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Is a ray of light, produced by an ordinary light bulb, filtered through a perfect monochromatic filter and 2 (in-line) pinholes, coherent?

A physicist once told me it is not, because even if it is perfectly monochromatic and perfectly collimated (by the two in-line pinholes), each photon has a completely random phase. For a while I ...
Felix Tritschler's user avatar
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How can valley coherence be defined if the crystal is initially in a mixed state?

In the field of valleytronics, they refer to valley coherence as: "the phase relationship between a particle in a superposition of two different valleys" [S. Vitale et al., Small 1801483 (...
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Incoherence and the bandwidth of a source

It is generally accepted in the literature that the emission bandwidth $\Delta\nu$ of a light source is inversely proportional to its coherence time $\tau_\mathrm{coh}$, i.e.: $$ \Delta\nu \propto 1/\...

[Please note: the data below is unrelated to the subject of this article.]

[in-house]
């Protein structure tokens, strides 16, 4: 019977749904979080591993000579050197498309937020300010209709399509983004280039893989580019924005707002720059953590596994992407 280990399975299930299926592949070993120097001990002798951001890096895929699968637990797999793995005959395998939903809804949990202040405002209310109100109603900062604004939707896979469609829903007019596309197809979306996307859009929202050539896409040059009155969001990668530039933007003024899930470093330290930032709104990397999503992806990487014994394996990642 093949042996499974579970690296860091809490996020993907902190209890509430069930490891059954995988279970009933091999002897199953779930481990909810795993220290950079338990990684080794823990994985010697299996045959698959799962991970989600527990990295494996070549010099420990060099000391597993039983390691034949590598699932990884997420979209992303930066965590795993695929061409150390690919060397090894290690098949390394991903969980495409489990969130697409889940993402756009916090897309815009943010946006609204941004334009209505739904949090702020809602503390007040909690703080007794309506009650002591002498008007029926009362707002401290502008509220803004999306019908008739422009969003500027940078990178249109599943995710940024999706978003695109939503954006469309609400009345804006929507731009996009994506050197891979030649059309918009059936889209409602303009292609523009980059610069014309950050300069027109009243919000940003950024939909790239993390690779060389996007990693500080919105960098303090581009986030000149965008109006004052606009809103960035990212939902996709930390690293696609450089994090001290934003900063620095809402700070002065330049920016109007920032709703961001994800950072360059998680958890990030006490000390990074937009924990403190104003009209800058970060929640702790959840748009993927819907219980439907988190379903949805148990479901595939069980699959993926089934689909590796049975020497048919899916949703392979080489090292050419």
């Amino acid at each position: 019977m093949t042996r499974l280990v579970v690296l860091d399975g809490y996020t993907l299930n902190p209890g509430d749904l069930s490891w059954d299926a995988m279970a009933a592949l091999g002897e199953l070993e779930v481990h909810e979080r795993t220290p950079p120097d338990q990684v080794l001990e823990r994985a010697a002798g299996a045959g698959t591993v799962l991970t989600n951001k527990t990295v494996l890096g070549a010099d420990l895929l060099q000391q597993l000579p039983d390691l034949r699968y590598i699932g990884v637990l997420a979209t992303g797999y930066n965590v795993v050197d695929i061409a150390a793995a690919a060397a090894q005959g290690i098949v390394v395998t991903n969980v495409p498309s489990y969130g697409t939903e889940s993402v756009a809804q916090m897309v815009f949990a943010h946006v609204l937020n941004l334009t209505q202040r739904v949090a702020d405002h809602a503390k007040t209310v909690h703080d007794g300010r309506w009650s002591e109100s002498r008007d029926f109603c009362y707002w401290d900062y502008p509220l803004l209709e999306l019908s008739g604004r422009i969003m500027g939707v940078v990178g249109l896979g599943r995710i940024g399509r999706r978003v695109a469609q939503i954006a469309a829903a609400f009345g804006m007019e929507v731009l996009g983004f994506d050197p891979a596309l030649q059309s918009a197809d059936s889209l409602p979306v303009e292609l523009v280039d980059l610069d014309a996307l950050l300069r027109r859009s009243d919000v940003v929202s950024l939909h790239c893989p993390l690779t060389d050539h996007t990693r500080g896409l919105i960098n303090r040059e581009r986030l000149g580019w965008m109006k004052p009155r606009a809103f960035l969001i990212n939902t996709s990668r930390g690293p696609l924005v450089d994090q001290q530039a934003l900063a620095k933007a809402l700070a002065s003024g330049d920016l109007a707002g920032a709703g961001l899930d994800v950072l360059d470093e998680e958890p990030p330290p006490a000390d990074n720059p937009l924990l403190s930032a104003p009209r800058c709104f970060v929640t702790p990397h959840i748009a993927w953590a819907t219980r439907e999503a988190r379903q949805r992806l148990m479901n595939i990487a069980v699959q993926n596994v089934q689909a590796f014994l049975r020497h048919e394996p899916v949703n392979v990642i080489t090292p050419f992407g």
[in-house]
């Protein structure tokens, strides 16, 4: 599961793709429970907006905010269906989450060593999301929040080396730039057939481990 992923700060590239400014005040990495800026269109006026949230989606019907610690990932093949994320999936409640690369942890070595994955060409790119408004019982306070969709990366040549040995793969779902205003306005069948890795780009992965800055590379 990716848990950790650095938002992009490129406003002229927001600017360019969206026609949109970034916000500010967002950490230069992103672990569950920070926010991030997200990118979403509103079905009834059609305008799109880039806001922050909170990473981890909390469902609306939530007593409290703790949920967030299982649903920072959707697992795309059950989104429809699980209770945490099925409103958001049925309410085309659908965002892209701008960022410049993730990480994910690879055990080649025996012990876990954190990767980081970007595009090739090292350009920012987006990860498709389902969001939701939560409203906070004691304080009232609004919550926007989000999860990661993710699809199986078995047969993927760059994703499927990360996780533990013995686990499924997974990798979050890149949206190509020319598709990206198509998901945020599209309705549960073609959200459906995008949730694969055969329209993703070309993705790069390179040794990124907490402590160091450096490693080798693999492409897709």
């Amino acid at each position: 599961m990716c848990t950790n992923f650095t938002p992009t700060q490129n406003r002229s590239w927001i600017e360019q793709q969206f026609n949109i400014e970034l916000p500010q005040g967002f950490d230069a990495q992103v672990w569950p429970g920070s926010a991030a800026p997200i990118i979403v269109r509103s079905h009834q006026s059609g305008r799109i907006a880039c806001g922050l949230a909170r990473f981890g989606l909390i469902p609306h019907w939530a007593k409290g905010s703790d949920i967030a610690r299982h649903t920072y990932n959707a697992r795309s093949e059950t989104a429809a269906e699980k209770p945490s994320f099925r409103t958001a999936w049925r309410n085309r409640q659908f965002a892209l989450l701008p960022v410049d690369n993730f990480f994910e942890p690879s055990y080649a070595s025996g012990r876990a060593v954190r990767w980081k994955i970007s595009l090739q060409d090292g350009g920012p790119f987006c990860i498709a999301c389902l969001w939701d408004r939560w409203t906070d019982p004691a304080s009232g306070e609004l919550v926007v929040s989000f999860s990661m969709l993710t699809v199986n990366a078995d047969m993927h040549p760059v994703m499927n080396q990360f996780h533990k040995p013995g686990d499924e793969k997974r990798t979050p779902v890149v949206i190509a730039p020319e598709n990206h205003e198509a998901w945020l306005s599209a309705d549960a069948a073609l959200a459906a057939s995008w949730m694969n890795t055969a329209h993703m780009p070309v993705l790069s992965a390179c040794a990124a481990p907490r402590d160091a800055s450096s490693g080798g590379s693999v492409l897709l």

moryev's user avatar
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Are hydrogen lamps coherent?

Those hydrogen or mercury tubes should not be coherent, but when looking at them through a grating without using a small aperture in front of the tube, you still see the discrete lines. Or just any ...
Cosmo's user avatar
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Coherence, Correlation and causality in Quantum Field Theory

I've started to study in details quantum optics and I find difficulties in linking the concepts of coherence and correlation among fields, especially because I'm building right now a background on ...
Luca Bianchi's user avatar
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How to imagine the superconductive coherence length